A government employee can do business on his own time, whether it's working for someone else or running a business of his own. This "yes" is hedged around with all kinds of "buts" such as not having a conflict of interest with your government work. A state or federal employee moonlighting should seek approval before their business opens.


Usually, a government employee can do business besides their day job if there's no conflict of interest. However, some agencies may not allow state or federal employee moonlighting. Always clear your plans with your employer before going ahead.

Conflicts of Interest

It's legal to take the job skills you've developed as a government employee and put them to use in the private sector. If, however, the government sees a conflict of interest between your side hustle and your day job, that's another story. You aren't allowed to exploit your government position for private gain, or to run a business that might compromise your official duties:

  • A prison doctor can't send inmates to the doctor's private practice for treatment.
  • You cannot sell products or services to the federal government as a contractor. Some states will allow this, provided you compete for the contract like anyone else. 
  • You can't represent clients before your agency. An IRS worker could prepare tax returns for clients, but they couldn't represent clients in an IRS tax court.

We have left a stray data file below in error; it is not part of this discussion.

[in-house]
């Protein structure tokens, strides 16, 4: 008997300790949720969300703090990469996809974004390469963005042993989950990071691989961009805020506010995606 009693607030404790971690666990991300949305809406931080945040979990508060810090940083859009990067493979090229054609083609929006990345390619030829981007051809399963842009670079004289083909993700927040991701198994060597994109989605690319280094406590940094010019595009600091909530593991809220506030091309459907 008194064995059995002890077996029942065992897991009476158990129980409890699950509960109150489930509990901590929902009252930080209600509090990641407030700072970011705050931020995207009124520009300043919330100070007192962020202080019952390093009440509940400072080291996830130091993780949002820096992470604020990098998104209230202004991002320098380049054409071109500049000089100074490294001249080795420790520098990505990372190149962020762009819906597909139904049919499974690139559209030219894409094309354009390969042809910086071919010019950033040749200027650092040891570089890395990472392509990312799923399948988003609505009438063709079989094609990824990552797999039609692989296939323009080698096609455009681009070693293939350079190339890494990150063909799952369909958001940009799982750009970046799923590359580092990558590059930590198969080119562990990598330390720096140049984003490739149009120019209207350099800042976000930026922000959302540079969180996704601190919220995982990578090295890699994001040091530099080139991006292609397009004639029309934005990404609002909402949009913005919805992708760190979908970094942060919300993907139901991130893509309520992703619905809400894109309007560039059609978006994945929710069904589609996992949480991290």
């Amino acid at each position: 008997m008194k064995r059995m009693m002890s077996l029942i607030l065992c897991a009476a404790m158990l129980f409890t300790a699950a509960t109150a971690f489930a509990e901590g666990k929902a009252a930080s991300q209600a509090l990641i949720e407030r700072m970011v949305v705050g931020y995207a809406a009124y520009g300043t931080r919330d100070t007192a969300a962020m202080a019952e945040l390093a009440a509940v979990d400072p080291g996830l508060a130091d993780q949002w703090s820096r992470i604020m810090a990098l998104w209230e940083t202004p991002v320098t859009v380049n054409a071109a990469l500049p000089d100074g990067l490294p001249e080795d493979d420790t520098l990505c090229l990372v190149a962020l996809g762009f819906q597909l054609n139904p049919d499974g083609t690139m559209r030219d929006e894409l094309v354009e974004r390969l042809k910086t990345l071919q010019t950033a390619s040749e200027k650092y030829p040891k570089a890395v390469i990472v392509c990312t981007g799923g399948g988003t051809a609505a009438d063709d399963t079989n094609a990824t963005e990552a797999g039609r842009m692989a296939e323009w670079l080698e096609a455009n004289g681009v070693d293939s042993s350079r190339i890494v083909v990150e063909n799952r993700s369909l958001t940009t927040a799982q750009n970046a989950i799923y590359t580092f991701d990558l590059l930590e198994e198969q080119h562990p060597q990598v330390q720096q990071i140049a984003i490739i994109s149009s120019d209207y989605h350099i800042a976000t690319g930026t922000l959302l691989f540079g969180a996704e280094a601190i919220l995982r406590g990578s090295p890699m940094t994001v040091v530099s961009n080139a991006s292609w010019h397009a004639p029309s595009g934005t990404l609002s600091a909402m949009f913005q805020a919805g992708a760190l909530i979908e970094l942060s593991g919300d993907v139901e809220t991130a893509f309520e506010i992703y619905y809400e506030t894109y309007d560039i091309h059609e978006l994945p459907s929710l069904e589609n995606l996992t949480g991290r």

• If you work for a regulator, such as the Food and Drug Agency, you can't open a business you or your colleagues would be responsible for overseeing.
  • You can't use nonpublic information you gained in your government work to benefit your business.
  • Your new business can't create a scheduling conflict for your government job. The government expects you to put them first.
  • You can't take office supplies for business use.
  • You can't work on business matters while you're on the government's clock.
  • You can't market your business to coworkers you have authority over. 

Every branch or agency will have specific guidelines about state or federal employee moonlighting. The Department of Defense, for example, says making speeches or writing could be a problem if it's based on your government position, rather than your expertise.

Illegal Federal Employee Moonlighting

In the worst-case scenario, federal employee moonlighting doesn't just violate your agency's regulations, it breaks the law. If you're involved in an official capacity with government decisions or policies that would directly affect your business's bottom line, that's a criminal conflict of interest. So is acting as an agent or attorney for anyone in a legal or regulatory matter in which the government is a party.

The Appearance of Impropriety

It's not enough that there's no conflict of interest between your two careers. It's also important your business avoid any appearance of impropriety, government-speak for things that look shady even though they're legit. If members of the public look at your business and think it might create bias or a conflict of interest, your agency will not be happy.

Pre-Approval For Business

To stay within the law, don't launch your business without clearing it with the government first. Depending on which government or agency you work for, you may have to run it by the agency head or an ethics official. Many agencies make prior approval mandatory if you want to keep your job.

Assure the official you talk to that you're not looking to quit, and that you won't be any less committed to your government work. Then keep your two careers strictly segregated. Even if you don't break the rules, handling your second career on the government's dime doesn't look professional.